from bs4 import BeautifulSoup
import re
from azure.storage.blob import BlobServiceClient, BlobClient, ContainerClient
import requests
import os

Step-2: Define a function and provide URLs to scrape the data. I have used two URLs in this blog. url-1 & url-2.

def scrape_website(url):
    response = requests.get(url)
    soup = BeautifulSoup(response.text, 'html.parser')
    return soup.get_text()

urls = ['https://azure.microsoft.com/en-us/blog/introducing-microsoft-fabric-data-analytics-for-the-era-of-ai/', 'https://blog.fabric.microsoft.com/en-us/blog/microsoft-onelake-in-fabric-the-onedrive-for-data/']

# Get the scraped data
data = [scrape_website(url) for url in urls]

Step-3: Once the data is scrapped, let’s push this data to Azure Blob Storage. You can push this data to any object storage of your choice (Amazon S3, Azure Blobs, GCS, etc). Let’s do this through our notebook instead of the Azure portal.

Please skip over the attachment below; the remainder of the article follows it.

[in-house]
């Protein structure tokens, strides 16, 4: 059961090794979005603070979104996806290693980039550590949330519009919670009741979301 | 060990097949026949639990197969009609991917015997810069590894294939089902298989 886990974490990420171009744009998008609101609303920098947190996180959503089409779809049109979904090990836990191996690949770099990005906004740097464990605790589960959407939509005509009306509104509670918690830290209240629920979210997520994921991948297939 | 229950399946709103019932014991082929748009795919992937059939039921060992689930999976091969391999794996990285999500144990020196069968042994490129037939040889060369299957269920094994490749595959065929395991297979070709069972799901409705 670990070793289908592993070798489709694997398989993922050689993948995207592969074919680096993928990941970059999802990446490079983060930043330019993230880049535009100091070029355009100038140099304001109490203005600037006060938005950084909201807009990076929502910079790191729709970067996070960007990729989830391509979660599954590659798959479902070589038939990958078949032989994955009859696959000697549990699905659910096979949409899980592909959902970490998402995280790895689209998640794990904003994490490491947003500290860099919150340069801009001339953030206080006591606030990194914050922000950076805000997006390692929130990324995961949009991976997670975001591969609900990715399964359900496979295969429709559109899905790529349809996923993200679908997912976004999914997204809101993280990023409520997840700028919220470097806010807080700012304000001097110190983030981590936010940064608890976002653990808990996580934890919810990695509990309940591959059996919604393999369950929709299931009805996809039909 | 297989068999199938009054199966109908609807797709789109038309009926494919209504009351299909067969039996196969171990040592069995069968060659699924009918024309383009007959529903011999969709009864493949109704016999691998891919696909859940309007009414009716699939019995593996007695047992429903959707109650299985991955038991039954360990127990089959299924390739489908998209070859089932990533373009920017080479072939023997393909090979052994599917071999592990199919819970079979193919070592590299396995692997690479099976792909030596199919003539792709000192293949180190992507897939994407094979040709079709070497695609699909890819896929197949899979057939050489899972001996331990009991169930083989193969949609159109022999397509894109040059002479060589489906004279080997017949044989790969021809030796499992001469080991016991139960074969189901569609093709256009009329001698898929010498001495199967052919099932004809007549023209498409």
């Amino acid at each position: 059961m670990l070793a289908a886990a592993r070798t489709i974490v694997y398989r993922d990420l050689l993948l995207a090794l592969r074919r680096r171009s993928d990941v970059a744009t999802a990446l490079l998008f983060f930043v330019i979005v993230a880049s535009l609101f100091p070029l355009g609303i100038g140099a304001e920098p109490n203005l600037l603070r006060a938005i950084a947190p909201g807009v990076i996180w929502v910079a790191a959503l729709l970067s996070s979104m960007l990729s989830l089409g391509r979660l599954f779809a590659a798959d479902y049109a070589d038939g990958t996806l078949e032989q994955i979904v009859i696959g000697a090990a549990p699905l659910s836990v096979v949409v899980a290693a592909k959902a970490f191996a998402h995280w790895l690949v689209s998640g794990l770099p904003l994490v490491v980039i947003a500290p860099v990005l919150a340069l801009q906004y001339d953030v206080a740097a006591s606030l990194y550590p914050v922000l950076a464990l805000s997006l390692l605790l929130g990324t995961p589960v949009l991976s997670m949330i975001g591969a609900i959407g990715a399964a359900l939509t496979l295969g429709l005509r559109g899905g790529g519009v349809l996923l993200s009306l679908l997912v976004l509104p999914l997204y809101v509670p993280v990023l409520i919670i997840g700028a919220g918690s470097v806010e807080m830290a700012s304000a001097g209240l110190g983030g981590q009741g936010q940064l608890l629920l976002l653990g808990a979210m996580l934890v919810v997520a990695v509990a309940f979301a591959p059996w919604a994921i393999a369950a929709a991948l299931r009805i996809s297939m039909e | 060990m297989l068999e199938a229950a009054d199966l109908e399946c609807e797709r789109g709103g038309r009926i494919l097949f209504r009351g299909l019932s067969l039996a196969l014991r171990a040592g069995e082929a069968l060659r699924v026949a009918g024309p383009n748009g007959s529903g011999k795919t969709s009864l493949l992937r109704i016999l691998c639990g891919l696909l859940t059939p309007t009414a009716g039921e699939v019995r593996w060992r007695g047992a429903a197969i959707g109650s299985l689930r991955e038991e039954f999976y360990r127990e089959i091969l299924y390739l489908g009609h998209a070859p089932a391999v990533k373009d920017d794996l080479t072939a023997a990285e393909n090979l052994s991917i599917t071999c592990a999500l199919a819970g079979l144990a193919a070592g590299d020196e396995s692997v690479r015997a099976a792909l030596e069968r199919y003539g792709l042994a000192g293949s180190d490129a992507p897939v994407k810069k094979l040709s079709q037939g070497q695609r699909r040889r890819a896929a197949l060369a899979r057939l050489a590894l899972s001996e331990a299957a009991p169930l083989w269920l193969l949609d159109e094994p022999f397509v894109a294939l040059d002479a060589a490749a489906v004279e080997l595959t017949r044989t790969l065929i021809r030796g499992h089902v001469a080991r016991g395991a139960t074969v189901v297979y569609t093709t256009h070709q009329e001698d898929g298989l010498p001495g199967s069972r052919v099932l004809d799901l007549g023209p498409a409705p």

# Retrieve the connection string for use with the application.
connect_str = 'Enter your connection string here'

# Create the BlobServiceClient object which will be used to create a container client
blob_service_client = BlobServiceClient.from_connection_string(connect_str)

# Create a unique name for the container
container_name = "demoforfabric"

# Create the container
container_client = blob_service_client.create_container(container_name)
data = '\n'.join(data)

In the above code, enter your “connection string” from the Azure portal. You can find this in the Azure portal under your Storage Account -> Settings -> Access keys -> Connection string. (Assuming you already have a storage account, else need to create one for this activity).

(Note: We used this “data = ‘\n’.join(data)” in the last line of our code above. Else you will get an error message saying you are passing a list to blob_client.upload_blob(data), but it is expecting a data type it can write directly to the blob-like a string, bytes, or a file-like object. Hence we are converting it to string type).

“demoforfabric” is the container we created through the above code. You will find that in your storage account.

Next, let’s upload the data that we had scrapped from the blogs to the container “demoforfabric”.

# Create a blob client using the local file name as the name for the blob
blob_client = blob_service_client.get_blob_client(container=container_name, blob="scrappedfabric.txt")

print("\nUploading to Azure Storage as blob:\n\t" + "scrappedfabric.txt")